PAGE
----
nature to be considered, or there are examples to be urged in our defence, holiness is never referred to, and every any one of which are amply sufficient to possible means is made use of to avoid obtain pardon for our transgressions its observation.-Pp. 25-28. against God.
But how different is their bebaviour The world, I say, asserts that there when they look towards tbeir Maker? are circumstances which justify sin. Here, how careless, how neglectful, box Strong temptation, for instance, is con at ease they seem to be. They obey, tinually named as an extenuation of our or not, just as it suits their convenience. faults. The dishonest man pleads the They feel no compuuction when they distress which prompted his crime as have erred. They feel no misgiving taking away its guilt. The young plead when they refuse obedience. They seem the passions of their age as diminishing to imagine that God must be satisfied the sin of indulgence. The violent and with what they choose to give; and that angry speak of the provocation which their will, not his will; their convenience, excited their resentment, as an excuse not his honour, are the things to be confor their having yielded to it. The rich sidered. In this way they sin wilfully, imagine that their plenty justifies the they sin continually, they sin without indolence and luxury in which they live. feeling, they sin without regret; they The poor suppose that poverty and suf despise the laws of God, they neglect fering will excuse their discontent and his sabbaths, they profane his name, neglect of God. Each man, in short, they forget him as absolutely as if he finds something in his own case which did not exist, and say that they do no takes off the criminality of his sin; and harm; and then, having thus heaped each man ventures to imagine “ that insult upon insult, and added defiance God is not of purer eyes than to behold to neglect, they think that they may the evil” which is done under such come at any moment they choose, at circumstances as his own. .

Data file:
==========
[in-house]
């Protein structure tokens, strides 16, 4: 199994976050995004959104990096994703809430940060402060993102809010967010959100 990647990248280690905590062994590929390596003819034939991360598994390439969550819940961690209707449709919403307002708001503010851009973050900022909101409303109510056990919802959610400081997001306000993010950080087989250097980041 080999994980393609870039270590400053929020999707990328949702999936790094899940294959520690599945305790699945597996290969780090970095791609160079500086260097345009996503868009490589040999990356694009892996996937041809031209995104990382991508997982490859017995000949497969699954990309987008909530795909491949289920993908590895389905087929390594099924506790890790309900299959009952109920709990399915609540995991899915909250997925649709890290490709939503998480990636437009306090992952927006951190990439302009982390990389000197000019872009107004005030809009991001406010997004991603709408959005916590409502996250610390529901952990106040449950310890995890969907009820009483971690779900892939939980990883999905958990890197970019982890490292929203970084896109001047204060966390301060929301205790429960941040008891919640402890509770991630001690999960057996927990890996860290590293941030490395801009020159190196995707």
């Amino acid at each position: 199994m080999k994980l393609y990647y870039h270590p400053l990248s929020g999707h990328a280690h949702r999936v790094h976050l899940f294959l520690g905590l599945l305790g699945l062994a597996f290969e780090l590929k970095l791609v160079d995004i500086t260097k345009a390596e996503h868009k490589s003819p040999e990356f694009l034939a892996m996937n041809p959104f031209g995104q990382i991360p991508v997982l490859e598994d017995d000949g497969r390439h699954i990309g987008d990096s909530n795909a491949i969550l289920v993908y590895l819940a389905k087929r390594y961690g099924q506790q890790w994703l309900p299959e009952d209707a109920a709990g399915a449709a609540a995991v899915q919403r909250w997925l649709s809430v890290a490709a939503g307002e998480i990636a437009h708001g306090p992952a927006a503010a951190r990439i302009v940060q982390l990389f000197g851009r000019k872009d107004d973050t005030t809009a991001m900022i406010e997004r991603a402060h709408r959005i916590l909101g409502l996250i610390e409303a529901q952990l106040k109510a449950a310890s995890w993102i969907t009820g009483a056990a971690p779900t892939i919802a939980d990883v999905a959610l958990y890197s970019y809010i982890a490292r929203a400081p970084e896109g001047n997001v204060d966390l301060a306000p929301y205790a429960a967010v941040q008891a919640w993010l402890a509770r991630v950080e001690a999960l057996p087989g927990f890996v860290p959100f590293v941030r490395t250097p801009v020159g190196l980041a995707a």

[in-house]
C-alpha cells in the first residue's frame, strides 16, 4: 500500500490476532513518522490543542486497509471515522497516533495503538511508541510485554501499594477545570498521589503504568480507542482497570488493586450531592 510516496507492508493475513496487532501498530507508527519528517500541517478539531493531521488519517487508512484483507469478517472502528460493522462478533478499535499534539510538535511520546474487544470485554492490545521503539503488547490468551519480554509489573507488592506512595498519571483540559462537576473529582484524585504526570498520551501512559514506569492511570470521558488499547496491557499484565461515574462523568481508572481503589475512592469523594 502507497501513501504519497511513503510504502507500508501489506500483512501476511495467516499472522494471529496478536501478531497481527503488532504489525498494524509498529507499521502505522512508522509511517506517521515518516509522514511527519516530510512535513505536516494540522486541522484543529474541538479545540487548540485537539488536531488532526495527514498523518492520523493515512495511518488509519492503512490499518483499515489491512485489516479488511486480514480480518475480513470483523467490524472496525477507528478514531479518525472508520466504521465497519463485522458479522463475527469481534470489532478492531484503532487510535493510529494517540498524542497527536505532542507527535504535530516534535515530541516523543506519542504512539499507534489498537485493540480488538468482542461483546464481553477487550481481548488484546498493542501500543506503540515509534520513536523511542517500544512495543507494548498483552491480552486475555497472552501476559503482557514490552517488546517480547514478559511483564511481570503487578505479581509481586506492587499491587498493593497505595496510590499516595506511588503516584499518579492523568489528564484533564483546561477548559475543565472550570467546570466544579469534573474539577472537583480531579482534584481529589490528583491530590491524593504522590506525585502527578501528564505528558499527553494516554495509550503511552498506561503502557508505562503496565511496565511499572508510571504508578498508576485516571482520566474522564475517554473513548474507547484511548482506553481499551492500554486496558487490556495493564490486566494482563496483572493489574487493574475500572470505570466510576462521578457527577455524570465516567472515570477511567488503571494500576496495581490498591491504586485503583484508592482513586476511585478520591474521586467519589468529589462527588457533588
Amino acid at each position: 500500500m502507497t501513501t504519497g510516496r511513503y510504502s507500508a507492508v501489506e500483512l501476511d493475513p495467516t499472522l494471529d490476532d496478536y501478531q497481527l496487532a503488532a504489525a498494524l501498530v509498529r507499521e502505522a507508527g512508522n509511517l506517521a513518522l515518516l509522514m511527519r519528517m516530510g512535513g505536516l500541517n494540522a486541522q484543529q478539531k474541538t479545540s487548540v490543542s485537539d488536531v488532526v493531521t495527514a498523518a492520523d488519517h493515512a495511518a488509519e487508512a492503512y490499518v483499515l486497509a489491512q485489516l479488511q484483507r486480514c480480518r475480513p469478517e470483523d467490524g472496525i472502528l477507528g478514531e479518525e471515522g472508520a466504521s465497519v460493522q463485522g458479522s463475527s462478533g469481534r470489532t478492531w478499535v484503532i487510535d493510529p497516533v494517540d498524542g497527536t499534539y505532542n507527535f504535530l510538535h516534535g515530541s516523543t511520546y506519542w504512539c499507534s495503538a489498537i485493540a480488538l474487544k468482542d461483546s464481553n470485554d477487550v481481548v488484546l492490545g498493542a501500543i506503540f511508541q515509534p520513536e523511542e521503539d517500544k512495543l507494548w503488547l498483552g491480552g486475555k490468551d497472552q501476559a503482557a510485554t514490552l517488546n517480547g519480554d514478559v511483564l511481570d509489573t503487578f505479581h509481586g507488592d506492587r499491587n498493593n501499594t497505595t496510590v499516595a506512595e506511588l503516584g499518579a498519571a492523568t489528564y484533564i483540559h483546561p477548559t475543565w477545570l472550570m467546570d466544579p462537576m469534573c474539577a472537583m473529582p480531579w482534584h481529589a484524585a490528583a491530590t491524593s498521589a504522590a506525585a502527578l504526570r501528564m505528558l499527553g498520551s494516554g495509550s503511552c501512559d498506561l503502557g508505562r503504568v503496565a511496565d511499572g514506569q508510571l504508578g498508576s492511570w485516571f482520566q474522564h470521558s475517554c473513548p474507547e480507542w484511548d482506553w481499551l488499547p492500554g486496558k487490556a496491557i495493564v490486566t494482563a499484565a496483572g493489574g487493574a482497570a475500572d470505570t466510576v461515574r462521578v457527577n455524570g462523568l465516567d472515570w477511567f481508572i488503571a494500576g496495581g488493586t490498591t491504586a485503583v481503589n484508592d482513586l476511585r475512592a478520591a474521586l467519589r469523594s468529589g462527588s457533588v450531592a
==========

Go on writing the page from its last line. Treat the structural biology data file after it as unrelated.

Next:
some convenient sabbath, or at any hour But even this is not the worst. The when trouble sends them to seek comfence being once broken down, all fort, and be sure of the fullest acceptance manner of trespass is committed on the from their neglected, their dishonoured, holiness of God. Having accustomed their offended Maker! themselves to lose sight of the fear of Surely these men never can have God in one respect, men soon lose their heard that his name is Holy L-Pp fear of him in all. They begin by sup- 32, 33. posing that particular circumstances
In treating of the knowledge of justify sin, and they end by thinking
God, Mr. R. impressively exclaims, that no justification at all is wanted. They live loosely, they live profanely,
when we think what that judgment they live in forgetfulness of God, and in
must be which will be executed by a neglect of his laws; they observe nothing
God of knowledge, to whom all our except that which prudence, or fashion,
hearts are open, and all our desires or habit recommend as expedient;